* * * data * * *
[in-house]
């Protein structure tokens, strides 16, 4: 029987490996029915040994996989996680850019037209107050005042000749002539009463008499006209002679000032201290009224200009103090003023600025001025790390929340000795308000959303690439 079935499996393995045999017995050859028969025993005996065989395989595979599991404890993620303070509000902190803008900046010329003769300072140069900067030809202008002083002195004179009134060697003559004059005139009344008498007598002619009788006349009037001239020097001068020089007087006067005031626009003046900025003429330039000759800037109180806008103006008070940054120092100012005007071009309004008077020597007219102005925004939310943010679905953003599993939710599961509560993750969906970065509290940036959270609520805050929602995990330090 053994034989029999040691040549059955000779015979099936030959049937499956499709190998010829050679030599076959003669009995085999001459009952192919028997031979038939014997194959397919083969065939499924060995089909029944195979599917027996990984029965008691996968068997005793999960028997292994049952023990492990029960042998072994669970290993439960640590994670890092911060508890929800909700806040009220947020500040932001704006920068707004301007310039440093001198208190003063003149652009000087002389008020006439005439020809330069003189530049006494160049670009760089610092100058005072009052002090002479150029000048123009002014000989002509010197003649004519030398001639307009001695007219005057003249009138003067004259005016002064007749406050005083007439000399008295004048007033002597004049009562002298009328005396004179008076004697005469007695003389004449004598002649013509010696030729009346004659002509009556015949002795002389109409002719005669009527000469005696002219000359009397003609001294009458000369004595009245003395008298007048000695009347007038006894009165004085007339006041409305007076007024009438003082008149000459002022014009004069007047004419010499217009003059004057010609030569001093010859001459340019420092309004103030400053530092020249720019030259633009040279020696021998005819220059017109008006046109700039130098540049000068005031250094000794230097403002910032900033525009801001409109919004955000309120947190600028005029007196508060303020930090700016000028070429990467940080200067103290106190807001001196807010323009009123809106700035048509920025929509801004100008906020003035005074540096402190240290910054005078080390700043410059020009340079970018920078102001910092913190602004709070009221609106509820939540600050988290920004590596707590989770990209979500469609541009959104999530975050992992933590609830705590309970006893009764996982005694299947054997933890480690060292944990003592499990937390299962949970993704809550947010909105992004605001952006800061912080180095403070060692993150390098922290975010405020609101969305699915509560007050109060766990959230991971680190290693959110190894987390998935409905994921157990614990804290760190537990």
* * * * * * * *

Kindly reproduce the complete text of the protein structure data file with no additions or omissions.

[in-house]
């Protein structure tokens, strides 16, 4: 029987490996029915040994996989996680850019037209107050005042000749002539009463008499006209002679000032201290009224200009103090003023600025001025790390929340000795308000959303690439 079935499996393995045999017995050859028969025993005996065989395989595979599991404890993620303070509000902190803008900046010329003769300072140069900067030809202008002083002195004179009134060697003559004059005139009344008498007598002619009788006349009037001239020097001068020089007087006067005031626009003046900025003429330039000759800037109180806008103006008070940054120092100012005007071009309004008077020597007219102005925004939310943010679905953003599993939710599961509560993750969906970065509290940036959270609520805050929602995990330090 053994034989029999040691040549059955000779015979099936030959049937499956499709190998010829050679030599076959003669009995085999001459009952192919028997031979038939014997194959397919083969065939499924060995089909029944195979599917027996990984029965008691996968068997005793999960028997292994049952023990492990029960042998072994669970290993439960640590994670890092911060508890929800909700806040009220947020500040932001704006920068707004301007310039440093001198208190003063003149652009000087002389008020006439005439020809330069003189530049006494160049670009760089610092100058005072009052002090002479150029000048123009002014000989002509010197003649004519030398001639307009001695007219005057003249009138003067004259005016002064007749406050005083007439000399008295004048007033002597004049009562002298009328005396004179008076004697005469007695003389004449004598002649013509010696030729009346004659002509009556015949002795002389109409002719005669009527000469005696002219000359009397003609001294009458000369004595009245003395008298007048000695009347007038006894009165004085007339006041409305007076007024009438003082008149000459002022014009004069007047004419010499217009003059004057010609030569001093010859001459340019420092309004103030400053530092020249720019030259633009040279020696021998005819220059017109008006046109700039130098540049000068005031250094000794230097403002910032900033525009801001409109919004955000309120947190600028005029007196508060303020930090700016000028070429990467940080200067103290106190807001001196807010323009009123809106700035048509920025929509801004100008906020003035005074540096402190240290910054005078080390700043410059020009340079970018920078102001910092913190602004709070009221609106509820939540600050988290920004590596707590989770990209979500469609541009959104999530975050992992933590609830705590309970006893009764996982005694299947054997933890480690060292944990003592499990937390299962949970993704809550947010909105992004605001952006800061912080180095403070060692993150390098922290975010405020609101969305699915509560007050109060766990959230991971680190290693959110190894987390998935409905994921157990614990804290760190537990």